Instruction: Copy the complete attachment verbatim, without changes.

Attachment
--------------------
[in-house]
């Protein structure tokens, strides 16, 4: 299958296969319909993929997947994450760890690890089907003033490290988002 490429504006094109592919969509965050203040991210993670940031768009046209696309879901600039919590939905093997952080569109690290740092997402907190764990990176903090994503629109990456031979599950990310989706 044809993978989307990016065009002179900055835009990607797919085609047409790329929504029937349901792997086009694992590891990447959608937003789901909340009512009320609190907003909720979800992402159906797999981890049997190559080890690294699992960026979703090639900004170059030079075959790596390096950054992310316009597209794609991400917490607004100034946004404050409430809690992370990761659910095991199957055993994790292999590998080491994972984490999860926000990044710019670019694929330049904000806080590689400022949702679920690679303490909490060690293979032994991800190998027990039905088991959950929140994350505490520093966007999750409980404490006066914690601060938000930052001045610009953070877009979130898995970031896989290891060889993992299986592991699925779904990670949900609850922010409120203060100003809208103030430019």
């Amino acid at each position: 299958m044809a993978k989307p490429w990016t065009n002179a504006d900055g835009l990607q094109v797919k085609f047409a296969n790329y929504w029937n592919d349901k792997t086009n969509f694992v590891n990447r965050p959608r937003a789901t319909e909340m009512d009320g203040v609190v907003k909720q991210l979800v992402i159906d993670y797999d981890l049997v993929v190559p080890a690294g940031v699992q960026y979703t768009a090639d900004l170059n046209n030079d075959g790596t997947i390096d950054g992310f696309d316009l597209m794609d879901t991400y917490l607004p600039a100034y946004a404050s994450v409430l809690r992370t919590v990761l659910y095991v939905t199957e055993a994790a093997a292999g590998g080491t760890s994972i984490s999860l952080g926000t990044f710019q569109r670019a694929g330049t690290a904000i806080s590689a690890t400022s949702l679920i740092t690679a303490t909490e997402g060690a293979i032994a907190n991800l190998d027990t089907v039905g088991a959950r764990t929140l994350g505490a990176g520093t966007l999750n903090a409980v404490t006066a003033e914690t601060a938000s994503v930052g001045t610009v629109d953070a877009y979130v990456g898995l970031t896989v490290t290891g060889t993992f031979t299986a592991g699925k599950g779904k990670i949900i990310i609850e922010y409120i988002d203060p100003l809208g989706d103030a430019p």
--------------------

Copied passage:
[in-house]
């Protein structure tokens, strides 16, 4: 299958296969319909993929997947994450760890690890089907003033490290988002 490429504006094109592919969509965050203040991210993670940031768009046209696309879901600039919590939905093997952080569109690290740092997402907190764990990176903090994503629109990456031979599950990310989706 044809993978989307990016065009002179900055835009990607797919085609047409790329929504029937349901792997086009694992590891990447959608937003789901909340009512009320609190907003909720979800992402159906797999981890049997190559080890690294699992960026979703090639900004170059030079075959790596390096950054992310316009597209794609991400917490607004100034946004404050409430809690992370990761659910095991199957055993994790292999590998080491994972984490999860926000990044710019670019694929330049904000806080590689400022949702679920690679303490909490060690293979032994991800190998027990039905088991959950929140994350505490520093966007999750409980404490006066914690601060938000930052001045610009953070877009979130898995970031896989290891060889993992299986592991699925779904990670949900609850922010409120203060100003809208103030430019």
């Amino acid at each position: 299958m044809a993978k989307p490429w990016t065009n002179a504006d900055g835009l990607q094109v797919k085609f047409a296969n790329y929504w029937n592919d349901k792997t086009n969509f694992v590891n990447r965050p959608r937003a789901t319909e909340m009512d009320g203040v609190v907003k909720q991210l979800v992402i159906d993670y797999d981890l049997v993929v190559p080890a690294g940031v699992q960026y979703t768009a090639d900004l170059n046209n030079d075959g790596t997947i390096d950054g992310f696309d316009l597209m794609d879901t991400y917490l607004p600039a100034y946004a404050s994450v409430l809690r992370t919590v990761l659910y095991v939905t199957e055993a994790a093997a292999g590998g080491t760890s994972i984490s999860l952080g926000t990044f710019q569109r670019a694929g330049t690290a904000i806080s590689a690890t400022s949702l679920i740092t690679a303490t909490e997402g060690a293979i032994a907190n991800l190998d027990t089907v039905g088991a959950r764990t929140l994350g505490a990176g520093t966007l999750n903090a409980v404490t006066a003033e914690t601060a938000s994503v930052g001045t610009v629109d953070a877009y979130v990456g898995l970031t896989v490290t290891g060889t993992f031979t299986a592991g699925k599950g779904k990670i949900i990310i609850e922010y409120i988002d203060p100003l809208g989706d103030a430019p």